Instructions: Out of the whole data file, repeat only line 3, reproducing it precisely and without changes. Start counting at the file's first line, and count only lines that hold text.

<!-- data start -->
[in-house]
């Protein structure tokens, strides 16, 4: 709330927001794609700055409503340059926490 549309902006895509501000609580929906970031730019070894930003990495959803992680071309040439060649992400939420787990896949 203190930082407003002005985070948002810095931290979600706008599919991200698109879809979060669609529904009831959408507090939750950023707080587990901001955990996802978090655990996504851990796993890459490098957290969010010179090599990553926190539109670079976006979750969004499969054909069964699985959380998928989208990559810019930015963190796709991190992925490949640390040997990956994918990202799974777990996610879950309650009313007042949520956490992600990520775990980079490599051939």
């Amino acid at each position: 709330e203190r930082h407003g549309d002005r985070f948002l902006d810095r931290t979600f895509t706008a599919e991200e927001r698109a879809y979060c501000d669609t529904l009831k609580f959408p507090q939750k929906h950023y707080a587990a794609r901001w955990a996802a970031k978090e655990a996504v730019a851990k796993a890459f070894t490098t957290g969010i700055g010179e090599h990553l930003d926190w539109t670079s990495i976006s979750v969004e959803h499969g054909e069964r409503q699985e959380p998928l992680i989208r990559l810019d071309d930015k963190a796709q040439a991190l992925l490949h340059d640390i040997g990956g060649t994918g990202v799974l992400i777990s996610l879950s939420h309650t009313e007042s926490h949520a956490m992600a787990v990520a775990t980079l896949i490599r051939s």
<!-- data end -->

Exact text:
């Amino acid at each position: 709330e203190r930082h407003g549309d002005r985070f948002l902006d810095r931290t979600f895509t706008a599919e991200e927001r698109a879809y979060c501000d669609t529904l009831k609580f959408p507090q939750k929906h950023y707080a587990a794609r901001w955990a996802a970031k978090e655990a996504v730019a851990k796993a890459f070894t490098t957290g969010i700055g010179e090599h990553l930003d926190w539109t670079s990495i976006s979750v969004e959803h499969g054909e069964r409503q699985e959380p998928l992680i989208r990559l810019d071309d930015k963190a796709q040439a991190l992925l490949h340059d640390i040997g990956g060649t994918g990202v799974l992400i777990s996610l879950s939420h309650t009313e007042s926490h949520a956490m992600a787990v990520a775990t980079l896949i490599r051939s």